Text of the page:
Some new secondary schools on the shift system have allowed outstanding students to attend classes on both shifts so that they can take up additional subjects. The results of these students tend to be comparable to the best results at the traditional high schools, and there is really no evidence that they would have done any better at those schools. Like the students at the top-performing schools these students tend to have strong support systems in place at home, which better ensures that their time is supervised and their performance is monitored.
Such students do well anywhere they are placed. Even when a school has a temporary problem in finding a suitable teacher in a particular area, their support system is such that the required help is found. Furthermore, in the age of the Internet, there is no need to move children to go all over the place to get good pedagogy. The best teachers can be brought to all students online. This is, in fact, the direction in which we should go.
In such a system there is no reason to send student long distances from their homes to watch classes delivered online. Remote learning is the way of the future. But it is naïve to believe that it will work without being supplemented by face-to-face engagement with teachers.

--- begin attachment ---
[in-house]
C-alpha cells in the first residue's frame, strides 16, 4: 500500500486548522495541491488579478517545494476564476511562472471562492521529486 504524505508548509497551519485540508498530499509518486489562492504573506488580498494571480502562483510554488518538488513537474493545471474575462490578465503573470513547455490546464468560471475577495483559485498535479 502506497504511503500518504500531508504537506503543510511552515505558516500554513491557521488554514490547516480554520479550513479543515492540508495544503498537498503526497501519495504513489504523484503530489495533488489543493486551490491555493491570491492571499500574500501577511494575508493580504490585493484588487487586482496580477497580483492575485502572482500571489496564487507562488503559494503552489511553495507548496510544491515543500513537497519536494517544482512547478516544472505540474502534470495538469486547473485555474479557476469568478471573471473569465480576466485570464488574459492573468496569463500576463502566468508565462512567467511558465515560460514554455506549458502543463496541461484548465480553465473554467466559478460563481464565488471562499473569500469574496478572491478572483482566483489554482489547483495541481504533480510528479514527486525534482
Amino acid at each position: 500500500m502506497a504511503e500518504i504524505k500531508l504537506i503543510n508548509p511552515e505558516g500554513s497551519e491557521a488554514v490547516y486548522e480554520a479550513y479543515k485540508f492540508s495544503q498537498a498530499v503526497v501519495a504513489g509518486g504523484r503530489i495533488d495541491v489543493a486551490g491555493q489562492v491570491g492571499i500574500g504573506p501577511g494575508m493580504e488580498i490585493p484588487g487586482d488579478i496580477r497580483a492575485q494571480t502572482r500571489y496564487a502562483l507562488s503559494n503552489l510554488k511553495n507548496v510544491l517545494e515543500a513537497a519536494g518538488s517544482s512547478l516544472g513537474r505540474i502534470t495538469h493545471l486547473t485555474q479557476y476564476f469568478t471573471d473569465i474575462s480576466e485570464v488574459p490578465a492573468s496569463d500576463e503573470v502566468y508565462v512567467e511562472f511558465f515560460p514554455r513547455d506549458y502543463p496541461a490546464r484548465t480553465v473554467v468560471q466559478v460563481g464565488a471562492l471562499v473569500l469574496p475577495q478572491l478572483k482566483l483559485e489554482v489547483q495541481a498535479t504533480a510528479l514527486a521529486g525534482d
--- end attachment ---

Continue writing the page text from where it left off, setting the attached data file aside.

Classes from the best teachers anywhere in the world can be delivered online to schools anywhere. The system should be organised to take advantage of this. All teachers at each school would still be required to engage tutorship while simultaneously improving their skills and competencies in learning from the best.
Still, the delivery of a lesson in the classroom or online is only one-half of the learning process. It is in the reinforcement of the ideas that the other half of the process takes place when students are engaged in applying abstract principles in concrete ways.
We need to use this present crisis to restructure our education system to make it more student-friendly for the average and below average student. At present, almost all of our schools do a good job with “bright” students of above average intelligence who have a reasonable support system at home. In fact, even those without strong support systems tend to be identified when they are talented. The private sector is quick to respond to natural talent. It is the average and below average students who are marginalised by our system which concentrates on developing clusters of excellence.